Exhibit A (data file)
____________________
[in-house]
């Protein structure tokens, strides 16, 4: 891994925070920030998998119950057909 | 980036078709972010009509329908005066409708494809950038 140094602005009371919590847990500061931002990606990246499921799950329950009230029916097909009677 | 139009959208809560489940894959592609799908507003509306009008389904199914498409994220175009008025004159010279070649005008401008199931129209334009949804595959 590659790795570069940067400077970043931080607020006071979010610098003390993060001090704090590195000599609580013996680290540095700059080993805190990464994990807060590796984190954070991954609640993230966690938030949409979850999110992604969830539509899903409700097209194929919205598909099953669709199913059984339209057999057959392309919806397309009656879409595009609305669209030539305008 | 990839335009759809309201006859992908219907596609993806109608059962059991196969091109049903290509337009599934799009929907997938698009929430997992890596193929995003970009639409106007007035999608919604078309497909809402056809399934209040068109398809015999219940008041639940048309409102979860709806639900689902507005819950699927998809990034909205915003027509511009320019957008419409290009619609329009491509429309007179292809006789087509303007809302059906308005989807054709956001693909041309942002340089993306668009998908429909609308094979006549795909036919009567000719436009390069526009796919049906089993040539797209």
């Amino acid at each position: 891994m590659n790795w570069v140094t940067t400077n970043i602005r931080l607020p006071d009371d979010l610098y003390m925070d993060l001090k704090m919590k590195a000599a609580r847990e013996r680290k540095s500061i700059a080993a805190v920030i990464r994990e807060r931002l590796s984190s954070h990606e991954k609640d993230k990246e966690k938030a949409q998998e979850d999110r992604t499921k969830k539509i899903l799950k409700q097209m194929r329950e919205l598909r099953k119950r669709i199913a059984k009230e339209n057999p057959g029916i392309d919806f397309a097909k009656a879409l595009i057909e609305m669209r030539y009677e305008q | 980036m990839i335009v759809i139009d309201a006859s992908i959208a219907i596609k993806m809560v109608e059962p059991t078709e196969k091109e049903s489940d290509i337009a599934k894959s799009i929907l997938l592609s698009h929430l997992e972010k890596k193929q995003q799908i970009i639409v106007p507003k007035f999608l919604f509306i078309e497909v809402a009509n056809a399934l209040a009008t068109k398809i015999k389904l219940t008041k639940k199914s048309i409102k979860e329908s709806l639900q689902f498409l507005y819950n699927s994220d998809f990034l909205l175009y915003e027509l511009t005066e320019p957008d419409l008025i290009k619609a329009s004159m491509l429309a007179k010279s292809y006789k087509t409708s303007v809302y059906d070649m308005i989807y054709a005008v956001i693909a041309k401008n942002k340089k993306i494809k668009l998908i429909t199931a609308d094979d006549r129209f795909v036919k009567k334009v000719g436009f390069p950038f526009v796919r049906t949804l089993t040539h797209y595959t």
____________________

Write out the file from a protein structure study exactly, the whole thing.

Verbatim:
[in-house]
């Protein structure tokens, strides 16, 4: 891994925070920030998998119950057909 | 980036078709972010009509329908005066409708494809950038 140094602005009371919590847990500061931002990606990246499921799950329950009230029916097909009677 | 139009959208809560489940894959592609799908507003509306009008389904199914498409994220175009008025004159010279070649005008401008199931129209334009949804595959 590659790795570069940067400077970043931080607020006071979010610098003390993060001090704090590195000599609580013996680290540095700059080993805190990464994990807060590796984190954070991954609640993230966690938030949409979850999110992604969830539509899903409700097209194929919205598909099953669709199913059984339209057999057959392309919806397309009656879409595009609305669209030539305008 | 990839335009759809309201006859992908219907596609993806109608059962059991196969091109049903290509337009599934799009929907997938698009929430997992890596193929995003970009639409106007007035999608919604078309497909809402056809399934209040068109398809015999219940008041639940048309409102979860709806639900689902507005819950699927998809990034909205915003027509511009320019957008419409290009619609329009491509429309007179292809006789087509303007809302059906308005989807054709956001693909041309942002340089993306668009998908429909609308094979006549795909036919009567000719436009390069526009796919049906089993040539797209």
């Amino acid at each position: 891994m590659n790795w570069v140094t940067t400077n970043i602005r931080l607020p006071d009371d979010l610098y003390m925070d993060l001090k704090m919590k590195a000599a609580r847990e013996r680290k540095s500061i700059a080993a805190v920030i990464r994990e807060r931002l590796s984190s954070h990606e991954k609640d993230k990246e966690k938030a949409q998998e979850d999110r992604t499921k969830k539509i899903l799950k409700q097209m194929r329950e919205l598909r099953k119950r669709i199913a059984k009230e339209n057999p057959g029916i392309d919806f397309a097909k009656a879409l595009i057909e609305m669209r030539y009677e305008q | 980036m990839i335009v759809i139009d309201a006859s992908i959208a219907i596609k993806m809560v109608e059962p059991t078709e196969k091109e049903s489940d290509i337009a599934k894959s799009i929907l997938l592609s698009h929430l997992e972010k890596k193929q995003q799908i970009i639409v106007p507003k007035f999608l919604f509306i078309e497909v809402a009509n056809a399934l209040a009008t068109k398809i015999k389904l219940t008041k639940k199914s048309i409102k979860e329908s709806l639900q689902f498409l507005y819950n699927s994220d998809f990034l909205l175009y915003e027509l511009t005066e320019p957008d419409l008025i290009k619609a329009s004159m491509l429309a007179k010279s292809y006789k087509t409708s303007v809302y059906d070649m308005i989807y054709a005008v956001i693909a041309k401008n942002k340089k993306i494809k668009l998908i429909t199931a609308d094979d006549r129209f795909v036919k009567k334009v000719g436009f390069p950038f526009v796919r049906t949804l089993t040539h797209y595959t």